This being the last week of major league baseball’s regular season brings bitter sweet sorrow for true baseball fans, and our annual opportunity to editorialize about the sport.
While all the media and pundits refer to the clash between the Washington Nationals’ Jonathan Papelbon and Bryce Harper last Sunday as a “fight,” anyone watching the replays has to conclude that it was not that. It was an ugly physical assault by Papelbon on Harper and Paperbon deserves to face criminal charges.
A preceding verbal argument stemmed from Papelbon taunting Harper relentlessly like a playground bully, presumably criticizing Harper for not running out a lazy fly. Harper finally had enough, and issued some heated remarks back. But then Papelbon lunged at Harper, grabbing him forcibly by the throat and shoving him back. Papelbon’s assault to the jugular could have resulted in a serious injury to the Nationals’ singular candidate for a batting title and most valuable player this season.
Papelbon has always been bad news, and it was a serious mistake by the Nationals’ management to pick up this sad thug. Earlier in his career, when he had success as a closer for the Red Sox, he felt compelled to intimidate batters with a creepy, leering glare prior to each pitch. Anybody with a capacity for scoping out body language and such would spot him as someone to avoid.
Papelbon was a disaster from the day the Nats picked him up. It was a double fiasco because it also involved a rude demotion for the one closer the Nats had this season who performed well. It was a bitter pill for closer Drew Storen, who’d worked hard to recover his earlier effectiveness and was doing well, but suddenly found himself kicked to the curb.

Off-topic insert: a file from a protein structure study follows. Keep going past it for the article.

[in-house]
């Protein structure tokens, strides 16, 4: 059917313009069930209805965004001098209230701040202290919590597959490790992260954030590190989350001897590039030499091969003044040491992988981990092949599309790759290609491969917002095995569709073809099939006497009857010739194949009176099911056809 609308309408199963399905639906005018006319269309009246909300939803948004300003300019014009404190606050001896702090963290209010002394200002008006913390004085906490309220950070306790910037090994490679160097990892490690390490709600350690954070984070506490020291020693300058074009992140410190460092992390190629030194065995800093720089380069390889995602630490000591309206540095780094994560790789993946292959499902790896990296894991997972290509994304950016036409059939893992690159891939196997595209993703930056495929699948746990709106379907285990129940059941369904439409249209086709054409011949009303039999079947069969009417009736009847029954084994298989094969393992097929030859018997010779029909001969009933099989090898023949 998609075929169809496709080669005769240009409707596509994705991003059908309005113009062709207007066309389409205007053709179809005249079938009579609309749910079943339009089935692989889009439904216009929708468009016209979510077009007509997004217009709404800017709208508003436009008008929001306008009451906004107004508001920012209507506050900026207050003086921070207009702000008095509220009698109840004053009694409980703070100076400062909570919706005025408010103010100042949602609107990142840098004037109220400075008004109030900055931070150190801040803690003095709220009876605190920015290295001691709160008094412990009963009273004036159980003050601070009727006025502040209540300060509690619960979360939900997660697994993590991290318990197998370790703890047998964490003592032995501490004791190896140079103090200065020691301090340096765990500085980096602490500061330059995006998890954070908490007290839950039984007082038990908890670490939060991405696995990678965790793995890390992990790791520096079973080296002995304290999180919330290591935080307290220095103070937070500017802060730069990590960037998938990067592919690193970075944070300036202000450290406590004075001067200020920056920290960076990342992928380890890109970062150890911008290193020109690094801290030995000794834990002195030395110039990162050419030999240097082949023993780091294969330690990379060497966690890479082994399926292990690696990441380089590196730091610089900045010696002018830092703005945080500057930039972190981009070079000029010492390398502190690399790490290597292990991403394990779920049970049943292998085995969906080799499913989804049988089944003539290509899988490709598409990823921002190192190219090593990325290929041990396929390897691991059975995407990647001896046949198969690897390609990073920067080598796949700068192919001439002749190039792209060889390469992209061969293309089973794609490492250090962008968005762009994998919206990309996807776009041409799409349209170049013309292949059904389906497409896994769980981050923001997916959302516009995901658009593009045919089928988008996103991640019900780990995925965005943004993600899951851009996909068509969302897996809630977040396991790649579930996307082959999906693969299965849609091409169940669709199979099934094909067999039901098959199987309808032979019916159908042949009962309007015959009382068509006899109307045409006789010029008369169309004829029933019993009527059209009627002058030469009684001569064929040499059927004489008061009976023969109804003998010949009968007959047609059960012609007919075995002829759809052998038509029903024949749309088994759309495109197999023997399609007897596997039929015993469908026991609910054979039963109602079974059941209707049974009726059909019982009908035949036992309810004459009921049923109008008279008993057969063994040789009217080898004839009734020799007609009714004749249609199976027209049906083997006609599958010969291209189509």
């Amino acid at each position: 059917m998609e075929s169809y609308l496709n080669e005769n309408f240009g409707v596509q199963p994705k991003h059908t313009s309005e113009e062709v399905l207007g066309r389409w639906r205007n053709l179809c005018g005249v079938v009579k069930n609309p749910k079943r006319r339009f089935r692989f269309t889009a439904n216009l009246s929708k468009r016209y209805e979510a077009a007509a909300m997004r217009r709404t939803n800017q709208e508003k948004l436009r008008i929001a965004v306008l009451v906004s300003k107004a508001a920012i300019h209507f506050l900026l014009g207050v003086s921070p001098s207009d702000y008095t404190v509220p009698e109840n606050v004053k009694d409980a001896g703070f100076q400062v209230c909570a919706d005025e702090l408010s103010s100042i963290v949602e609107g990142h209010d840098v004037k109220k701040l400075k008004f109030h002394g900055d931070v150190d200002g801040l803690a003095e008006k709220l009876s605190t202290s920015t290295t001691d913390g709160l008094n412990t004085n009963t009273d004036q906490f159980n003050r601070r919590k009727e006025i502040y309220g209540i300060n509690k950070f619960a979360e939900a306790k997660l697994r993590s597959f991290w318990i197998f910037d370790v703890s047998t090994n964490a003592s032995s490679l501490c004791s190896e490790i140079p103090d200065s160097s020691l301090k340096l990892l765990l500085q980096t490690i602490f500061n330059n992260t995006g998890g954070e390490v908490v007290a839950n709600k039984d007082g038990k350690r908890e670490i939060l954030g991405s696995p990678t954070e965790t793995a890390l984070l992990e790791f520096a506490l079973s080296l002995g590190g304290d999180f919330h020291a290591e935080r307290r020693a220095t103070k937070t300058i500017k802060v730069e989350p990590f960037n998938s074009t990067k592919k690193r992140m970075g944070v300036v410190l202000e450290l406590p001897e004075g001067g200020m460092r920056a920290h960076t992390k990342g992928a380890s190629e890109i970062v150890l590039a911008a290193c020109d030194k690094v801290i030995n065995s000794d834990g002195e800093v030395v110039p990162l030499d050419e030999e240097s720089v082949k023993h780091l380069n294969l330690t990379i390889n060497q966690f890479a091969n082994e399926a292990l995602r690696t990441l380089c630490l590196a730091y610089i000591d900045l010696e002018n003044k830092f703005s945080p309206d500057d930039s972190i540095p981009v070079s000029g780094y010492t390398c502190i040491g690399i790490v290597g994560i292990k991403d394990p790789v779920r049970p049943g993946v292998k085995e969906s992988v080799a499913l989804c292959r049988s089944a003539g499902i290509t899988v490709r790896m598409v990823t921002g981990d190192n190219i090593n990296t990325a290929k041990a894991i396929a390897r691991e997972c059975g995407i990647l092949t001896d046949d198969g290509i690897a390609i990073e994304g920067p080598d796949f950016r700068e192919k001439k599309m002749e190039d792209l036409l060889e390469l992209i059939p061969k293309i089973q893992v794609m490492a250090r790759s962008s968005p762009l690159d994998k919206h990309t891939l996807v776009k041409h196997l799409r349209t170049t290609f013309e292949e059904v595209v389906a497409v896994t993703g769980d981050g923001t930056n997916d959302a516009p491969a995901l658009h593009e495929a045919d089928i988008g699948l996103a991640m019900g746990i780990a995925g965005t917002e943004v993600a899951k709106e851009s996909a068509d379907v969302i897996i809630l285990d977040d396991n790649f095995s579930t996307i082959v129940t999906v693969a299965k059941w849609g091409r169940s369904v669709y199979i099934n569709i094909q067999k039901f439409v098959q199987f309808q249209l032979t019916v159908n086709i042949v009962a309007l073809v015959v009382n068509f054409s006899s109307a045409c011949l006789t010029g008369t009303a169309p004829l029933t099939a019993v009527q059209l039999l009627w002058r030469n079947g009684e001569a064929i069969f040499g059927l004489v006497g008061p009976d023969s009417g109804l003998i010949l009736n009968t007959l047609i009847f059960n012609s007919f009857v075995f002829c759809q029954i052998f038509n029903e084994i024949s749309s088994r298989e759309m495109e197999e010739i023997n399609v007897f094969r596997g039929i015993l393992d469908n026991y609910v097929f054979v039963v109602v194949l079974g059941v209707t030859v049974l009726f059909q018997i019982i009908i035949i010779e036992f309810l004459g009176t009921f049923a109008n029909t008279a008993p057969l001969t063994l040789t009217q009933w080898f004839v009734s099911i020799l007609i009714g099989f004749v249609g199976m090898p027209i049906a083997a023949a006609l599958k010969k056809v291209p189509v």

It wouldn’t have been so bad if it had not been Papelbon, and his known offensive bullying personality, who was selected to shove him aside. Storen was proverbially mugged, and his subsequent performance collapse reflected that. It is easy to say that a professional baseball player should be able to ignore such things and simply do his job, but that’s ruling out human nature which, of all sports, above all impacts baseball.
A spillover effect contaminated the entire team. Morale took a nosedive, as its subsequent performance demonstrated. An injustice had been perpetrated internally to the team. Rather than boosting the team’s playoff chances, Papelbon’s arrival signaled its demise, and his assault on Harper, the club’s Number One performer, proved it.
Blame for the Nationals’ collapse belongs to a management incapable of calculating anything but stat sheets. Manager Matt Williams’ stoic inability to show empathy for his players was a related flaw. Williams was normative for a bygone era, but recently the sport has benefited from a lot of morale-boosting loosening up.
The Nats lacked humor. The players weren’t having any fun out there and it showed.